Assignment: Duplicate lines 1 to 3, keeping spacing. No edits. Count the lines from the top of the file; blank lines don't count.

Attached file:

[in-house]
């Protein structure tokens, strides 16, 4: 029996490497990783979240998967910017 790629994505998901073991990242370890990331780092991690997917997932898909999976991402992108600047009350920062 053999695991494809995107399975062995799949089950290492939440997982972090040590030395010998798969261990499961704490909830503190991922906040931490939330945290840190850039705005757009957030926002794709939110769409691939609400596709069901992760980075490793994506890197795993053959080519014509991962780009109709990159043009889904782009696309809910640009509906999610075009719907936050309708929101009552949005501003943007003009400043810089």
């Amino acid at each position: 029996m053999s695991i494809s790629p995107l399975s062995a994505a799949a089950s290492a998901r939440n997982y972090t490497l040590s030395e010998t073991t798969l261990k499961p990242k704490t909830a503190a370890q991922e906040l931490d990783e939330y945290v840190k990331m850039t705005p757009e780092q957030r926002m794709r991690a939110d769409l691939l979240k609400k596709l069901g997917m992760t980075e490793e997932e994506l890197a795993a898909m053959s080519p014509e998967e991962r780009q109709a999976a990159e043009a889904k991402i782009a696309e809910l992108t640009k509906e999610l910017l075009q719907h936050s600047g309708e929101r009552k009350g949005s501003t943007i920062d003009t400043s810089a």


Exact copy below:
[in-house]
């Protein structure tokens, strides 16, 4: 029996490497990783979240998967910017 790629994505998901073991990242370890990331780092991690997917997932898909999976991402992108600047009350920062 053999695991494809995107399975062995799949089950290492939440997982972090040590030395010998798969261990499961704490909830503190991922906040931490939330945290840190850039705005757009957030926002794709939110769409691939609400596709069901992760980075490793994506890197795993053959080519014509991962780009109709990159043009889904782009696309809910640009509906999610075009719907936050309708929101009552949005501003943007003009400043810089």
């Amino acid at each position: 029996m053999s695991i494809s790629p995107l399975s062995a994505a799949a089950s290492a998901r939440n997982y972090t490497l040590s030395e010998t073991t798969l261990k499961p990242k704490t909830a503190a370890q991922e906040l931490d990783e939330y945290v840190k990331m850039t705005p757009e780092q957030r926002m794709r991690a939110d769409l691939l979240k609400k596709l069901g997917m992760t980075e490793e997932e994506l890197a795993a898909m053959s080519p014509e998967e991962r780009q109709a999976a990159e043009a889904k991402i782009a696309e809910l992108t640009k509906e999610l910017l075009q719907h936050s600047g309708e929101r009552k009350g949005s501003t943007i920062d003009t400043s810089a």